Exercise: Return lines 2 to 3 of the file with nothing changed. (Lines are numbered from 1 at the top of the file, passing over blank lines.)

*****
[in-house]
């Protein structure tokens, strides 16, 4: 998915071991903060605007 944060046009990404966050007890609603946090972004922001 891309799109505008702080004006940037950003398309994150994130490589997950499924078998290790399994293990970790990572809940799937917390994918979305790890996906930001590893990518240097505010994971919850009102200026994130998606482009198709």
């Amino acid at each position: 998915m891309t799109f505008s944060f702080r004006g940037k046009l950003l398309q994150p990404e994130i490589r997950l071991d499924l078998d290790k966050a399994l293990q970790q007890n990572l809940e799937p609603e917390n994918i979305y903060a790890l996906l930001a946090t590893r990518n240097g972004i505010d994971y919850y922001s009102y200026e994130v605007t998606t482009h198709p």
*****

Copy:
């Protein structure tokens, strides 16, 4: 998915071991903060605007 944060046009990404966050007890609603946090972004922001 891309799109505008702080004006940037950003398309994150994130490589997950499924078998290790399994293990970790990572809940799937917390994918979305790890996906930001590893990518240097505010994971919850009102200026994130998606482009198709």
């Amino acid at each position: 998915m891309t799109f505008s944060f702080r004006g940037k046009l950003l398309q994150p990404e994130i490589r997950l071991d499924l078998d290790k966050a399994l293990q970790q007890n990572l809940e799937p609603e917390n994918i979305y903060a790890l996906l930001a946090t590893r990518n240097g972004i505010d994971y919850y922001s009102y200026e994130v605007t998606t482009h198709p």